Following Beck's 1989 Japan tour, Beck decided against having a signature model and the project ended and the guitar was returned to Fender. However, in around 1990 it restarted again when they repaired the neck (due to finish issues) and it was fitted with the latest Lace Sensors, making it become the prototype for the Fender Strat Plus model. Fender sent Beck the finished guitar and continued to send him new hardware as it became available.
The guitar we have today is therefore a combination of the original tour-used body from 1986 together with the tour-used neck and components from circa 1989. Having started life off as a '62 Reissue Stratocaster, the guitar has been a working project between Fender and Beck, and has ended up as a Strat Plus. The Lace Sensors on the guitar today are early examples given two out of the three have 'patent pending' labels on them. We can also confirm that the guitar was once fitted with alternative pickups due to the black shielding paint found on the inside of the guitar, which was done by Blanda and Dan Smith and was necessary for earlier pickups and not so for Lace Sensors. The guitar's electronics also include a master volume control, two tone controls, and a five-way pickup selector switch, allowing for a wide range of tonal possibilities, typical of Beck's playing style.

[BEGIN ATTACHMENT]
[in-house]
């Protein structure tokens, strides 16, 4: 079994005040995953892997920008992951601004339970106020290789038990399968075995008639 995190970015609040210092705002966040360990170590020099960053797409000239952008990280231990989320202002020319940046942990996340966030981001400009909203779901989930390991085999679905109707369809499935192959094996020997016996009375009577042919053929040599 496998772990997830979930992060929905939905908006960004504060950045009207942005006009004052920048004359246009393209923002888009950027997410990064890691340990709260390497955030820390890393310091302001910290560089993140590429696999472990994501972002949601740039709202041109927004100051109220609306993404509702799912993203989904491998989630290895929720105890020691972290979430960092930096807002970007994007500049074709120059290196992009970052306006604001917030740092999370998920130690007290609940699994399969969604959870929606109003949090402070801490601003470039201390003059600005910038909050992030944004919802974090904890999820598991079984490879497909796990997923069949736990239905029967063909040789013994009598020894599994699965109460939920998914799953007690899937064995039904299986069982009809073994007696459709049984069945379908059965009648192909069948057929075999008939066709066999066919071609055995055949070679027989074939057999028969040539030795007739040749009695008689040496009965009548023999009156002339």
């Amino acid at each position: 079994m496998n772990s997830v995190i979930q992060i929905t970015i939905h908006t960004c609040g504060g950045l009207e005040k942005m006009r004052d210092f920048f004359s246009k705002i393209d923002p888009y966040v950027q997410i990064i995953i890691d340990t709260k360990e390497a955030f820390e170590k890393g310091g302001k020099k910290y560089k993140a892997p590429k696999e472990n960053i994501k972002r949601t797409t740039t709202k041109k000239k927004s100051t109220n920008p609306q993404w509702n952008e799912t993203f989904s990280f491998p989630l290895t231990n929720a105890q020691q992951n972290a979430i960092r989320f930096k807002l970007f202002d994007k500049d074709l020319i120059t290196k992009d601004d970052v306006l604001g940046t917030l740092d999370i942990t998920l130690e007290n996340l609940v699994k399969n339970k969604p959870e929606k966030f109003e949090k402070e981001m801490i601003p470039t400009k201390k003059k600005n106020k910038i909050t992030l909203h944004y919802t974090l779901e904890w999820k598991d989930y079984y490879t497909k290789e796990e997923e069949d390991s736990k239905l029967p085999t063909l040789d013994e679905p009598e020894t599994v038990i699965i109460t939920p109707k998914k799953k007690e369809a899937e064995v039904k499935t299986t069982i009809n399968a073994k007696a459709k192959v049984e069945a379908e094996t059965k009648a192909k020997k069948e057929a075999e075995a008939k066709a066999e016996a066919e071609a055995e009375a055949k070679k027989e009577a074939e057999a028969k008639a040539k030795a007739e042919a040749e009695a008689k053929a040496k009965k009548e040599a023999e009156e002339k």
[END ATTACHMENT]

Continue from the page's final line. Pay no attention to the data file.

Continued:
Following his tours, the guitar remained with Beck until 1994 when he met flying instructor Suzy O'Hara at his 50th birthday party. The two began a relationship when she agreed to teach him how to fly at Biggin Hill in Kent, UK. During their relationship between 1994-1996, Jeff wanted to teach Suzy how to play the guitar, and so it was at this time he gifted her this Fender guitar. O'Hara states "As he demonstrated to me and played the Strat, Jeff said that the neck on the guitar was 'amazing and had an incredible feel' and, if I didn't mind, he would switch it for another neck so that he could use it himself, but we never 'got around' to do this and so the original neck remains". The guitar has been in O'Hara's possession ever since.